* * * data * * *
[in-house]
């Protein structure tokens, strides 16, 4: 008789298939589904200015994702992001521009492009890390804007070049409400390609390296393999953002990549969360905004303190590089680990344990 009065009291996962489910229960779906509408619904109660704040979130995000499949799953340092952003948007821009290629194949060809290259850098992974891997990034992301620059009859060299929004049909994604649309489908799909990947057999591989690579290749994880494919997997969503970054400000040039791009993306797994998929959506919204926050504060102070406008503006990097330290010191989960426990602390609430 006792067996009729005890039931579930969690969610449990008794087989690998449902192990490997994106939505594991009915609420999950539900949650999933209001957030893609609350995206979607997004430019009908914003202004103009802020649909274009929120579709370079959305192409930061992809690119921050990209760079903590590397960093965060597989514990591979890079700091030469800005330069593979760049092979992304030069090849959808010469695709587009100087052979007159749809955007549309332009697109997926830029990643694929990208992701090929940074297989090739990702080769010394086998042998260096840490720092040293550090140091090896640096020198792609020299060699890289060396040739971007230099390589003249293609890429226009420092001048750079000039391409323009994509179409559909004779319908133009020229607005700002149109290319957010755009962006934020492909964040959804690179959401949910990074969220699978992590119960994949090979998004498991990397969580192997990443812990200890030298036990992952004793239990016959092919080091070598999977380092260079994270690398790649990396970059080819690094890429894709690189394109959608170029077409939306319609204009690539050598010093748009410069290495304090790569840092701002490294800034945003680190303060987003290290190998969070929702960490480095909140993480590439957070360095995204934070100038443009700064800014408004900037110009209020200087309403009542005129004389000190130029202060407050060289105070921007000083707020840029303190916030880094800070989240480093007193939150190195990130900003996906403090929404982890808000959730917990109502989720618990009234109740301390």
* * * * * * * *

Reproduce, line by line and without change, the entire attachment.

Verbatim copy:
[in-house]
């Protein structure tokens, strides 16, 4: 008789298939589904200015994702992001521009492009890390804007070049409400390609390296393999953002990549969360905004303190590089680990344990 009065009291996962489910229960779906509408619904109660704040979130995000499949799953340092952003948007821009290629194949060809290259850098992974891997990034992301620059009859060299929004049909994604649309489908799909990947057999591989690579290749994880494919997997969503970054400000040039791009993306797994998929959506919204926050504060102070406008503006990097330290010191989960426990602390609430 006792067996009729005890039931579930969690969610449990008794087989690998449902192990490997994106939505594991009915609420999950539900949650999933209001957030893609609350995206979607997004430019009908914003202004103009802020649909274009929120579709370079959305192409930061992809690119921050990209760079903590590397960093965060597989514990591979890079700091030469800005330069593979760049092979992304030069090849959808010469695709587009100087052979007159749809955007549309332009697109997926830029990643694929990208992701090929940074297989090739990702080769010394086998042998260096840490720092040293550090140091090896640096020198792609020299060699890289060396040739971007230099390589003249293609890429226009420092001048750079000039391409323009994509179409559909004779319908133009020229607005700002149109290319957010755009962006934020492909964040959804690179959401949910990074969220699978992590119960994949090979998004498991990397969580192997990443812990200890030298036990992952004793239990016959092919080091070598999977380092260079994270690398790649990396970059080819690094890429894709690189394109959608170029077409939306319609204009690539050598010093748009410069290495304090790569840092701002490294800034945003680190303060987003290290190998969070929702960490480095909140993480590439957070360095995204934070100038443009700064800014408004900037110009209020200087309403009542005129004389000190130029202060407050060289105070921007000083707020840029303190916030880094800070989240480093007193939150190195990130900003996906403090929404982890808000959730917990109502989720618990009234109740301390």